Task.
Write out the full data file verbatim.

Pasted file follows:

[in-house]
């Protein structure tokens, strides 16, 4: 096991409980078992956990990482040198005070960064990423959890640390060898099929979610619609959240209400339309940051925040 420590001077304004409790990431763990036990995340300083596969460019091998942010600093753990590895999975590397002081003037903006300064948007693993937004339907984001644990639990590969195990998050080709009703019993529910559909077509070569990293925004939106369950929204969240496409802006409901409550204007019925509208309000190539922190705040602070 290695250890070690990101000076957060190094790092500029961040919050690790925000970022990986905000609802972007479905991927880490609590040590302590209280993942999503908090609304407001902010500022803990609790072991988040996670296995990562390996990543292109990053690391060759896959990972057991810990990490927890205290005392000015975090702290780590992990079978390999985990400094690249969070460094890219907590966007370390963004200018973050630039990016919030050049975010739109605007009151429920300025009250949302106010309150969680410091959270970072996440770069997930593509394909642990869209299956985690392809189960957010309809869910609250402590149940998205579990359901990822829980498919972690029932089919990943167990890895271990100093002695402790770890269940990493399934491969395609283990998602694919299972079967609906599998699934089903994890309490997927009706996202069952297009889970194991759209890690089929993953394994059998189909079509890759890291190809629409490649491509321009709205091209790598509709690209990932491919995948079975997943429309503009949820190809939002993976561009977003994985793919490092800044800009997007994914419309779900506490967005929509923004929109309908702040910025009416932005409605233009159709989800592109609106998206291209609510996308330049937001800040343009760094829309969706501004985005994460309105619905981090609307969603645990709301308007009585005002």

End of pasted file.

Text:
[in-house]
């Protein structure tokens, strides 16, 4: 096991409980078992956990990482040198005070960064990423959890640390060898099929979610619609959240209400339309940051925040 420590001077304004409790990431763990036990995340300083596969460019091998942010600093753990590895999975590397002081003037903006300064948007693993937004339907984001644990639990590969195990998050080709009703019993529910559909077509070569990293925004939106369950929204969240496409802006409901409550204007019925509208309000190539922190705040602070 290695250890070690990101000076957060190094790092500029961040919050690790925000970022990986905000609802972007479905991927880490609590040590302590209280993942999503908090609304407001902010500022803990609790072991988040996670296995990562390996990543292109990053690391060759896959990972057991810990990490927890205290005392000015975090702290780590992990079978390999985990400094690249969070460094890219907590966007370390963004200018973050630039990016919030050049975010739109605007009151429920300025009250949302106010309150969680410091959270970072996440770069997930593509394909642990869209299956985690392809189960957010309809869910609250402590149940998205579990359901990822829980498919972690029932089919990943167990890895271990100093002695402790770890269940990493399934491969395609283990998602694919299972079967609906599998699934089903994890309490997927009706996202069952297009889970194991759209890690089929993953394994059998189909079509890759890291190809629409490649491509321009709205091209790598509709690209990932491919995948079975997943429309503009949820190809939002993976561009977003994985793919490092800044800009997007994914419309779900506490967005929509923004929109309908702040910025009416932005409605233009159709989800592109609106998206291209609510996308330049937001800040343009760094829309969706501004985005994460309105619905981090609307969603645990709301308007009585005002």